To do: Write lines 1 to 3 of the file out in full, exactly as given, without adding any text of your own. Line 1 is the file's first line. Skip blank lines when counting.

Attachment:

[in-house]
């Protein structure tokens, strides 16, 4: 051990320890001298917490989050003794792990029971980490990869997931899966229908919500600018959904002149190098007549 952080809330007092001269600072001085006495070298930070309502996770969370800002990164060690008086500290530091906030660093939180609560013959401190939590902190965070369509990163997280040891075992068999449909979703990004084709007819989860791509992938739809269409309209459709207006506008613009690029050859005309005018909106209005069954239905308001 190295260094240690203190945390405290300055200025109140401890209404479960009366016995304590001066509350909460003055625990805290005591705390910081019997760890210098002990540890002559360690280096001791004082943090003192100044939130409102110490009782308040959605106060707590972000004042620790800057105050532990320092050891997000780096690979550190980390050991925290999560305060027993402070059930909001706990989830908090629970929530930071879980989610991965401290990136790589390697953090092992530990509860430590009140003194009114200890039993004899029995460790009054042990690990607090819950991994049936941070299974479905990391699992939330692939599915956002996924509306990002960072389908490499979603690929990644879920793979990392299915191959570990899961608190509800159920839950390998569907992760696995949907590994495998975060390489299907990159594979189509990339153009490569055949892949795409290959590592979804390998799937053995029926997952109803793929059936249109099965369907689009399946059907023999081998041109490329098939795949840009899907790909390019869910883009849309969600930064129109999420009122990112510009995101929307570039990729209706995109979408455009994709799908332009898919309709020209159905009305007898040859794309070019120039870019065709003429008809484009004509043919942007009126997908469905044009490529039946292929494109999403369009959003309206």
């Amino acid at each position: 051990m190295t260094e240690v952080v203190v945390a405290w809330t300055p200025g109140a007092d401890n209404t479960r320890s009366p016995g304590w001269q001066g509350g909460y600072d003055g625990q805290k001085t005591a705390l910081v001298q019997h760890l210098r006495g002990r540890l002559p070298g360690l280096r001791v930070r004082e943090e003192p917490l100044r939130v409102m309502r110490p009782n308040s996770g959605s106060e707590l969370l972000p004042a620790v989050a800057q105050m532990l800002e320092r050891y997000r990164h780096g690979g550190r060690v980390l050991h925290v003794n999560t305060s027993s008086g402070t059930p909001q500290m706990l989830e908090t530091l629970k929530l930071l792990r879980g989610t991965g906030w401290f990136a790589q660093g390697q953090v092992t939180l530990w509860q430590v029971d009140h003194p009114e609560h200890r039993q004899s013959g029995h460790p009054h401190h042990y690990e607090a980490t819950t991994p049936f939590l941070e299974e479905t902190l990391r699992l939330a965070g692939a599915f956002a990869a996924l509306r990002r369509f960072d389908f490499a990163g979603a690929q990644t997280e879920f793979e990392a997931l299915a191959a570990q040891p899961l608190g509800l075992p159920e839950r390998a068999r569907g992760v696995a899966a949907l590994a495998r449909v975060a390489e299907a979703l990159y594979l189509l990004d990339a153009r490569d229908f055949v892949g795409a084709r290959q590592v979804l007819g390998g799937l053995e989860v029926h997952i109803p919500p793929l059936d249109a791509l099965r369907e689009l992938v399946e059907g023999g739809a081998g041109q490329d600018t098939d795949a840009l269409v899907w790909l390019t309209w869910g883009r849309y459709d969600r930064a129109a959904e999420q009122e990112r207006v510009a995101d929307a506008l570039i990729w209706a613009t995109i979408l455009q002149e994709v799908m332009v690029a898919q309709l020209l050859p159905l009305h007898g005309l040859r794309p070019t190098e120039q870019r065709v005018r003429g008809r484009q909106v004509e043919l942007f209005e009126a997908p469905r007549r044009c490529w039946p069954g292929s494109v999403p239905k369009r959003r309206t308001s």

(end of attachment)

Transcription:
[in-house]
């Protein structure tokens, strides 16, 4: 051990320890001298917490989050003794792990029971980490990869997931899966229908919500600018959904002149190098007549 952080809330007092001269600072001085006495070298930070309502996770969370800002990164060690008086500290530091906030660093939180609560013959401190939590902190965070369509990163997280040891075992068999449909979703990004084709007819989860791509992938739809269409309209459709207006506008613009690029050859005309005018909106209005069954239905308001 190295260094240690203190945390405290300055200025109140401890209404479960009366016995304590001066509350909460003055625990805290005591705390910081019997760890210098002990540890002559360690280096001791004082943090003192100044939130409102110490009782308040959605106060707590972000004042620790800057105050532990320092050891997000780096690979550190980390050991925290999560305060027993402070059930909001706990989830908090629970929530930071879980989610991965401290990136790589390697953090092992530990509860430590009140003194009114200890039993004899029995460790009054042990690990607090819950991994049936941070299974479905990391699992939330692939599915956002996924509306990002960072389908490499979603690929990644879920793979990392299915191959570990899961608190509800159920839950390998569907992760696995949907590994495998975060390489299907990159594979189509990339153009490569055949892949795409290959590592979804390998799937053995029926997952109803793929059936249109099965369907689009399946059907023999081998041109490329098939795949840009899907790909390019869910883009849309969600930064129109999420009122990112510009995101929307570039990729209706995109979408455009994709799908332009898919309709020209159905009305007898040859794309070019120039870019065709003429008809484009004509043919942007009126997908469905044009490529039946292929494109999403369009959003309206």
């Amino acid at each position: 051990m190295t260094e240690v952080v203190v945390a405290w809330t300055p200025g109140a007092d401890n209404t479960r320890s009366p016995g304590w001269q001066g509350g909460y600072d003055g625990q805290k001085t005591a705390l910081v001298q019997h760890l210098r006495g002990r540890l002559p070298g360690l280096r001791v930070r004082e943090e003192p917490l100044r939130v409102m309502r110490p009782n308040s996770g959605s106060e707590l969370l972000p004042a620790v989050a800057q105050m532990l800002e320092r050891y997000r990164h780096g690979g550190r060690v980390l050991h925290v003794n999560t305060s027993s008086g402070t059930p909001q500290m706990l989830e908090t530091l629970k929530l930071l792990r879980g989610t991965g906030w401290f990136a790589q660093g390697q953090v092992t939180l530990w509860q430590v029971d009140h003194p009114e609560h200890r039993q004899s013959g029995h460790p009054h401190h042990y690990e607090a980490t819950t991994p049936f939590l941070e299974e479905t902190l990391r699992l939330a965070g692939a599915f956002a990869a996924l509306r990002r369509f960072d389908f490499a990163g979603a690929q990644t997280e879920f793979e990392a997931l299915a191959a570990q040891p899961l608190g509800l075992p159920e839950r390998a068999r569907g992760v696995a899966a949907l590994a495998r449909v975060a390489e299907a979703l990159y594979l189509l990004d990339a153009r490569d229908f055949v892949g795409a084709r290959q590592v979804l007819g390998g799937l053995e989860v029926h997952i109803p919500p793929l059936d249109a791509l099965r369907e689009l992938v399946e059907g023999g739809a081998g041109q490329d600018t098939d795949a840009l269409v899907w790909l390019t309209w869910g883009r849309y459709d969600r930064a129109a959904e999420q009122e990112r207006v510009a995101d929307a506008l570039i990729w209706a613009t995109i979408l455009q002149e994709v799908m332009v690029a898919q309709l020209l050859p159905l009305h007898g005309l040859r794309p070019t190098e120039q870019r065709v005018r003429g008809r484009q909106v004509e043919l942007f209005e009126a997908p469905r007549r044009c490529w039946p069954g292929s494109v999403p239905k369009r959003r309206t308001s």